Not so much a blog post, as a thinking process.
When I pointed out in my lit review that a key thing about asynchronous dialogue was, um, it was asynchronous, I didn’t realise I’d then get tied up in a whole new debate about time scales, and learning trajectories and how you study the temporal aspect of classroom talk. This is scarily wide ranging. The article I’ve just read goes from the nano second (chemical synthesis, on a scale of 10 seconds to the power of minus five) to the 32-billion-year time scale (universal change, on a scale of 10 seconds to the power of 18). The semester, should you be interested, is fairly central in this scale (10 seconds to the power of seven, or four months in regular speak), Actually, the course I’m studying ran from November to February, which puts it about midway between chemical synthesis and universal change. Hmmm, I think I need to narrow my focus
The Martini affordances of asynchronous dialogue – any time, any place, anywhere – tie in with a temporal analysis, because people tend to claim that you can do it any time. But, of course, you can’t. In fact, my groups are all weaving together extremely different timetables. They’re in different timezones, they’re at work from six till midnight, they’re out pumping iron, they’re leafing through the articles in their lunch hour, they’re online while the baby is asleep, or in the few minutes before the library closes, or before they collapse for the evening with a glass of wine. This in comparison with the F2F residential school, where everyone has dropped everything to spend a week on a group project. So, in the background, is always the regular routine – the things which people just can’t get out of doing, especially when they can go online anytime.
Then there’s the several-year timescale. They’ve done one or more other OU courses, they’re probably signed up for a few in the future, they’re training for a career, they’re looking forward to further qualifications. This course is a small segment of the time in which they become psychologists.
There’s the course timescale, or the section of it I’m focusing on, the first few days when they meet for the first time and put together their project proposal.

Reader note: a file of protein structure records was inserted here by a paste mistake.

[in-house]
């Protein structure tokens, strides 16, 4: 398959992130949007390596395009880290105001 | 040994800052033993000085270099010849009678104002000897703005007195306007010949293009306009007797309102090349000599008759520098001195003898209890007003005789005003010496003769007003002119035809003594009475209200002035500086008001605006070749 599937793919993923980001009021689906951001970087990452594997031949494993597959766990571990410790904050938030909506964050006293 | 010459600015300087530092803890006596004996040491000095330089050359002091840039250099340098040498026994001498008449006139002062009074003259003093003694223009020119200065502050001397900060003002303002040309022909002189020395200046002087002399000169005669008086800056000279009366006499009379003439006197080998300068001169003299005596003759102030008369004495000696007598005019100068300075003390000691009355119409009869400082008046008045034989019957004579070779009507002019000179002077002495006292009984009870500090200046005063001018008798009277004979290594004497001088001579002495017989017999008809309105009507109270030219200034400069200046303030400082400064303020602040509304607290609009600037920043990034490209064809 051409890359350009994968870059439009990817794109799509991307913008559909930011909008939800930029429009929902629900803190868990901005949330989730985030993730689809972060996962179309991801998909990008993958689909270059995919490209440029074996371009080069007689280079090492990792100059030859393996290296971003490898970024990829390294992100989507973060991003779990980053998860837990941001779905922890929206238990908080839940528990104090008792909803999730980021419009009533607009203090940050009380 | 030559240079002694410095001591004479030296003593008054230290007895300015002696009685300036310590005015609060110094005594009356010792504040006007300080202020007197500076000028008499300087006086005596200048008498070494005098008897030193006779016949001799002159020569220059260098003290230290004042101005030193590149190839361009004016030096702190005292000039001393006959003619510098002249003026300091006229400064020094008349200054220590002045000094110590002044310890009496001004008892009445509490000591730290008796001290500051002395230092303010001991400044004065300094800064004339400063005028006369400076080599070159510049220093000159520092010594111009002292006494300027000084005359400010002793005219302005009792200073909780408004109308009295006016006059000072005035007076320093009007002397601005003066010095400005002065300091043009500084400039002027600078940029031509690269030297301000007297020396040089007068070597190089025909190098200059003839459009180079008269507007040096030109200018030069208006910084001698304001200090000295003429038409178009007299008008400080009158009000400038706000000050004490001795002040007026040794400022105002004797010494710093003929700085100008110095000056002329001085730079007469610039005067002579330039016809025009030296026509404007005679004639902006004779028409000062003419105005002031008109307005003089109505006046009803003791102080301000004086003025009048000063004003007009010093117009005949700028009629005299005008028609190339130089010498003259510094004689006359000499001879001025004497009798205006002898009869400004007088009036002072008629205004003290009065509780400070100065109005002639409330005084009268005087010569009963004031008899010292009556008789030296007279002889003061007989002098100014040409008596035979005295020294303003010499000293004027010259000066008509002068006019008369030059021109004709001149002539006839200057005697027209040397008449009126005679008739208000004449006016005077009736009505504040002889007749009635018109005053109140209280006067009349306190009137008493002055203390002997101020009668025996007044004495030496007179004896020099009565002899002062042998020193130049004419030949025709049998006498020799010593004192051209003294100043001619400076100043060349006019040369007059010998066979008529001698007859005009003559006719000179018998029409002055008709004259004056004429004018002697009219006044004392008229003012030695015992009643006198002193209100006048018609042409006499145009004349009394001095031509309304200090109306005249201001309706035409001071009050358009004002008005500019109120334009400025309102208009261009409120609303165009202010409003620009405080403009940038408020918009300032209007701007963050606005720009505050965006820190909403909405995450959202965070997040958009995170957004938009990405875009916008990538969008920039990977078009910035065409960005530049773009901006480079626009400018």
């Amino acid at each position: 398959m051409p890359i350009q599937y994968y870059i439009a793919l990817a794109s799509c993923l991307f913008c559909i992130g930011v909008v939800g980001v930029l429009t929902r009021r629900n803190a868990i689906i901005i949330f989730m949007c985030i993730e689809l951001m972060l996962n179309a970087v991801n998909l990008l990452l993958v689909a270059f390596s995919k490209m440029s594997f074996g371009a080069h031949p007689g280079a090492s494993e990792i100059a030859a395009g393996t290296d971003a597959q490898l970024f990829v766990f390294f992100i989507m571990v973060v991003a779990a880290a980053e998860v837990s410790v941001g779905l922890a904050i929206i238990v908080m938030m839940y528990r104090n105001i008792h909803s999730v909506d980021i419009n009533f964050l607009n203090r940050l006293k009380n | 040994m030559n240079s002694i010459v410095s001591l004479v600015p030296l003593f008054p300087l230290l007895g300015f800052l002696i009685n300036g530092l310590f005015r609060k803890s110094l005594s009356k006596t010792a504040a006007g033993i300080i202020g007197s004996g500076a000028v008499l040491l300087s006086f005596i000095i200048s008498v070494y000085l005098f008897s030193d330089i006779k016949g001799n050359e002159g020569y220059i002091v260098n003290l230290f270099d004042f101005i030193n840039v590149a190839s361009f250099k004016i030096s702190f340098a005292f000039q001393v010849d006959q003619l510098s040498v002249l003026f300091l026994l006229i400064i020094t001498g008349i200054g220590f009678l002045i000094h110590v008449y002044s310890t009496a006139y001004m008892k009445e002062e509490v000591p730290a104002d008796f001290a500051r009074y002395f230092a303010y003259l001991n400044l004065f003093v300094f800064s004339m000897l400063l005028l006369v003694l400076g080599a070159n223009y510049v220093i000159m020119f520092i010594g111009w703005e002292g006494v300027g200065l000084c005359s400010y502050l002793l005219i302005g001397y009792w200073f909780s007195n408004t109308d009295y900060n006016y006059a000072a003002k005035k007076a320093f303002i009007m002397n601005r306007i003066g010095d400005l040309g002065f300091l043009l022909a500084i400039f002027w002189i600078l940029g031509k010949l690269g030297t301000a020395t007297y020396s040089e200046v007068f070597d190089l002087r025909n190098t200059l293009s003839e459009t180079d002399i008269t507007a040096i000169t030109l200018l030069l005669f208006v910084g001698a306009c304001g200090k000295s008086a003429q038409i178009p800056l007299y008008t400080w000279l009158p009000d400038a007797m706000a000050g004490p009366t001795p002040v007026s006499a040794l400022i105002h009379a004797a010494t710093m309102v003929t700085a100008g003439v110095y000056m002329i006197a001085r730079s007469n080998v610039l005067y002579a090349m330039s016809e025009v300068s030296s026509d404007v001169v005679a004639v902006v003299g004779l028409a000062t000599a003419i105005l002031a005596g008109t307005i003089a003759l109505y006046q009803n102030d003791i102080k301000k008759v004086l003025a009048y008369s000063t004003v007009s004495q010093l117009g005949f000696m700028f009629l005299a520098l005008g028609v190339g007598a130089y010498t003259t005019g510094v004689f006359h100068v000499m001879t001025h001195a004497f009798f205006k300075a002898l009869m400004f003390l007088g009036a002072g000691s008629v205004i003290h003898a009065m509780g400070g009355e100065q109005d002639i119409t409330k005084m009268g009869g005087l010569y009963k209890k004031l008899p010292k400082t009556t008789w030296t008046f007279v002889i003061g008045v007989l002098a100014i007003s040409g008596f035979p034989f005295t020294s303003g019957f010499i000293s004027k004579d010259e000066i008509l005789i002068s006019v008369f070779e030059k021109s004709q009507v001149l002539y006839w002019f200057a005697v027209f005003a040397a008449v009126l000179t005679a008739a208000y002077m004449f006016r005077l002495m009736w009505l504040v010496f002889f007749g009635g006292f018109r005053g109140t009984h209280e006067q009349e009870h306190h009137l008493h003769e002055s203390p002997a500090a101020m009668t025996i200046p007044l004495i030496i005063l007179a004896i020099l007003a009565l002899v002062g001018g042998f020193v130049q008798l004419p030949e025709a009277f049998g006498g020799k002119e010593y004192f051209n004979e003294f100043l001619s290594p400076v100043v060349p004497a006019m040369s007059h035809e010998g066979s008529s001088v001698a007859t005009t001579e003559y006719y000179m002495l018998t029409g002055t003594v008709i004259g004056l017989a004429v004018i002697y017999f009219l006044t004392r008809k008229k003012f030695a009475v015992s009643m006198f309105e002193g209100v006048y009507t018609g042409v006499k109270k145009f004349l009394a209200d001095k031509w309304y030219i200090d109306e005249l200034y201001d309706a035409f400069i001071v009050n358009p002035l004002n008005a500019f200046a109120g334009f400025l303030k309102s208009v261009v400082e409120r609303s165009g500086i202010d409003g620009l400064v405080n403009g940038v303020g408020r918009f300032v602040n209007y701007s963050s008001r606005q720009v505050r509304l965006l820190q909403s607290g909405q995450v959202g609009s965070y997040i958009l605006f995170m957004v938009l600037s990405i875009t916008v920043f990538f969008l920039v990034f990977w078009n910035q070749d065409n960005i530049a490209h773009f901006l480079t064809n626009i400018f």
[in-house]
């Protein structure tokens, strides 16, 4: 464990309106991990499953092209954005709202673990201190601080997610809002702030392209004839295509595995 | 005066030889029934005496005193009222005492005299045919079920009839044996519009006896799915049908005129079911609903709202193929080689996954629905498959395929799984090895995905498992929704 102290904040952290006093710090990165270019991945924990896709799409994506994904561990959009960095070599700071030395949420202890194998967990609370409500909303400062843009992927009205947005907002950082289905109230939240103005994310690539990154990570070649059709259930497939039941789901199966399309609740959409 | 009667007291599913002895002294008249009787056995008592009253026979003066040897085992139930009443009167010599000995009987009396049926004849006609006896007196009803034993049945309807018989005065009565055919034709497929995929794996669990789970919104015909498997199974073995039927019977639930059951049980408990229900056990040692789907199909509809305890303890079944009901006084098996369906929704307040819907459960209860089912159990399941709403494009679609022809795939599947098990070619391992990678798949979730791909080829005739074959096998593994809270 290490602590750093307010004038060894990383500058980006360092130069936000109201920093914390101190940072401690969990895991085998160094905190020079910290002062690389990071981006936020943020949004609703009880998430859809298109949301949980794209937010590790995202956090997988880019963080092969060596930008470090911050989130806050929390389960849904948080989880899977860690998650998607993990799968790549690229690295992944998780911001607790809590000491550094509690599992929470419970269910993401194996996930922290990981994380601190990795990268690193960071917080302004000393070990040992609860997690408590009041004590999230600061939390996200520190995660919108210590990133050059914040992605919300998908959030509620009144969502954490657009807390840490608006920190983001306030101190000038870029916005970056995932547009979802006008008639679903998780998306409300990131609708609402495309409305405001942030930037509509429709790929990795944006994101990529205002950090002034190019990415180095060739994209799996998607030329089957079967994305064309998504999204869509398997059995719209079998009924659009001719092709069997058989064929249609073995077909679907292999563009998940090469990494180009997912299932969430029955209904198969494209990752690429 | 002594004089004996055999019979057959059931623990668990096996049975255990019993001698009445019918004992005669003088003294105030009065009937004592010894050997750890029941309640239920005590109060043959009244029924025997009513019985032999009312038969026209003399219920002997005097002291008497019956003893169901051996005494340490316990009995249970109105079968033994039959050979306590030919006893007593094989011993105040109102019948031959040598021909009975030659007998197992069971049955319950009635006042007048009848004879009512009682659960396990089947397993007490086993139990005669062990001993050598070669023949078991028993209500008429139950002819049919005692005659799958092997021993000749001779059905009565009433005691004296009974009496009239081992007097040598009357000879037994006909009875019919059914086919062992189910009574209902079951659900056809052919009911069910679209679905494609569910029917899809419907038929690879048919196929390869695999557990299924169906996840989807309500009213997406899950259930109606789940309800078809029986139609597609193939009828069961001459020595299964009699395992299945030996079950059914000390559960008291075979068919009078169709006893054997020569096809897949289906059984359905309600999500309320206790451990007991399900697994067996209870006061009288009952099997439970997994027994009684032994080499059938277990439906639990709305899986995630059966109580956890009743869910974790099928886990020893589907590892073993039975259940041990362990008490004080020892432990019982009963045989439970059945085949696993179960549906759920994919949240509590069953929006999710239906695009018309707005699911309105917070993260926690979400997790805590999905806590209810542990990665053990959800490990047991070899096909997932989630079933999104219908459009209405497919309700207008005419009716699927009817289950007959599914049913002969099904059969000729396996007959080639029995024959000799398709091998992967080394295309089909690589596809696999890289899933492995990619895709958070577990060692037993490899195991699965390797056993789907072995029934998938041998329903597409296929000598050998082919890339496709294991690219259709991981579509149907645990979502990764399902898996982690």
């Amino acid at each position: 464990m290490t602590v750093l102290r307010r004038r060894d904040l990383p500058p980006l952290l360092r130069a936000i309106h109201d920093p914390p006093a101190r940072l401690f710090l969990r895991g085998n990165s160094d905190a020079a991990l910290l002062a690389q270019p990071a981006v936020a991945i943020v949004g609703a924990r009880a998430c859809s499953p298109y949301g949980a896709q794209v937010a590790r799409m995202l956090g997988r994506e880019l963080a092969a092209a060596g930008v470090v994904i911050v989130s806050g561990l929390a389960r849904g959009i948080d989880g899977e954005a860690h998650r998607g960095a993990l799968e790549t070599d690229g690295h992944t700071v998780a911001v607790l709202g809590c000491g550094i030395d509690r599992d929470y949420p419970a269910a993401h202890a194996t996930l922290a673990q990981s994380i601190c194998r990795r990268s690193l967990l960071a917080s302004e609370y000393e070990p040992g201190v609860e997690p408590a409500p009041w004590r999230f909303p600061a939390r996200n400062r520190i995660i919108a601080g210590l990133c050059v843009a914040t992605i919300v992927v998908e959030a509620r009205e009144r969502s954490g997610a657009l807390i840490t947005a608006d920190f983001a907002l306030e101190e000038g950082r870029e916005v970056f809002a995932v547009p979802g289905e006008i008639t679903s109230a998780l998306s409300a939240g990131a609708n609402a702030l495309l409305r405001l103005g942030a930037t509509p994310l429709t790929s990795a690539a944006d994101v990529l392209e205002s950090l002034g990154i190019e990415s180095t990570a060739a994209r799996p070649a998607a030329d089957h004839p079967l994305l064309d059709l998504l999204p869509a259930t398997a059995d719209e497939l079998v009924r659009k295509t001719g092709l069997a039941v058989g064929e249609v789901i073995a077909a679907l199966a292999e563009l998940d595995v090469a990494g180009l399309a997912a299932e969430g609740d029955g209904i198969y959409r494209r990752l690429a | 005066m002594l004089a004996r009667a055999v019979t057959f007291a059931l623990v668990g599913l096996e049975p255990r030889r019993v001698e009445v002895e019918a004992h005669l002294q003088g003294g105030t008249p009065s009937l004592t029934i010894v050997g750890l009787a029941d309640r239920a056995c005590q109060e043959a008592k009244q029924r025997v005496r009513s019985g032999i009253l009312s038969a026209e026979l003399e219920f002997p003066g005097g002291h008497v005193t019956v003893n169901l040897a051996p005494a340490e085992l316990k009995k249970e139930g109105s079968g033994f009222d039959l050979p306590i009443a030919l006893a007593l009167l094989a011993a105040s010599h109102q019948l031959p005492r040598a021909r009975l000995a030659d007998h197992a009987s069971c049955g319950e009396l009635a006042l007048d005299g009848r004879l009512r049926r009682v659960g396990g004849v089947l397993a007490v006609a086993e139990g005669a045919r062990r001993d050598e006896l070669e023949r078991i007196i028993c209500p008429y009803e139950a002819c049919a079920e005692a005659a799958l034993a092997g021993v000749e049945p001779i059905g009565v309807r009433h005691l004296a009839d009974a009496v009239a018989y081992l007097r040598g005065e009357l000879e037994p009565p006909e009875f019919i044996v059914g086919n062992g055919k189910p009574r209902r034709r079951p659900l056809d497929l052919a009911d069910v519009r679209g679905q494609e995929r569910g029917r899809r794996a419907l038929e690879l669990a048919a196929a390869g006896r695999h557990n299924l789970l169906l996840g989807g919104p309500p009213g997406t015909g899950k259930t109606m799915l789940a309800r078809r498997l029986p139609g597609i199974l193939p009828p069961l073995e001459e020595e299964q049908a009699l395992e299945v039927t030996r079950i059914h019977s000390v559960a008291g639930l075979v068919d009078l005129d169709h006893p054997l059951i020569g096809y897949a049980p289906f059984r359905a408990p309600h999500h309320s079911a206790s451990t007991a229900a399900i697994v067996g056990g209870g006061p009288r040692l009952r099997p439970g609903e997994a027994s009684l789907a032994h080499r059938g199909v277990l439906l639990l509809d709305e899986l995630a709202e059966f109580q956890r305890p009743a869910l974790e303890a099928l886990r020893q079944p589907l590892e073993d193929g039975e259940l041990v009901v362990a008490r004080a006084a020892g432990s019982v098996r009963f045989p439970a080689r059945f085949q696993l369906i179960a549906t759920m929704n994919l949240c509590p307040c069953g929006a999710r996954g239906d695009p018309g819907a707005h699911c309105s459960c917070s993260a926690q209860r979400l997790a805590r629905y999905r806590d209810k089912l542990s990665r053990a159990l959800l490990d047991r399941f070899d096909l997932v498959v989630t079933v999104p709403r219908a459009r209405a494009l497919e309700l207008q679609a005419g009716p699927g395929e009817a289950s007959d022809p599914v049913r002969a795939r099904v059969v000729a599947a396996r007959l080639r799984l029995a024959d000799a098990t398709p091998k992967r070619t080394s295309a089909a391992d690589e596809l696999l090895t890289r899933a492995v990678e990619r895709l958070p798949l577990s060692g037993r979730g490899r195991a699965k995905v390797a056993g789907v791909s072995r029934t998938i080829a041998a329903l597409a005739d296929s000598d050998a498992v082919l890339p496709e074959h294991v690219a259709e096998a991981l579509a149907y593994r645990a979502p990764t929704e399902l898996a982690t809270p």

And there are the individual postings – the pieces which are put together to make up the project proposal.
And there is the Project Proposal Form, the improvable object which they move through those few days, changing it a little or a lot, focusing on finishing it and getting it to the right place at the right time. I think if I justfocus on that as the improvable object, I miss something about the group as an improvable object. They start with a number of individuals, who have been put together on a list, and they end the few days as a group working together. I think perhaps I’m interested in both of those. And, indeed, if I look at the things that students and tutors set as goals, some of them are things like, critique the last version, or add final details to the PPF, but some are things like get to know each other’s strengths or just, enjoy the weekend.
And, of course, the postings also carry forward through time, and they are also developed and improved as people copy them and quote them. Hmm. This might be where part of my typographical analysis comes in. So I might focus on improvable objects, and I might set the timescales section as background description rather than as analysis? And I have to keep making sure I’m linking back to asynchronous dialogue (AD). How does AD help with this, and how do these improvable objects support the learning with AD? Would they be possible or similar with F2F or synchronous dialogue?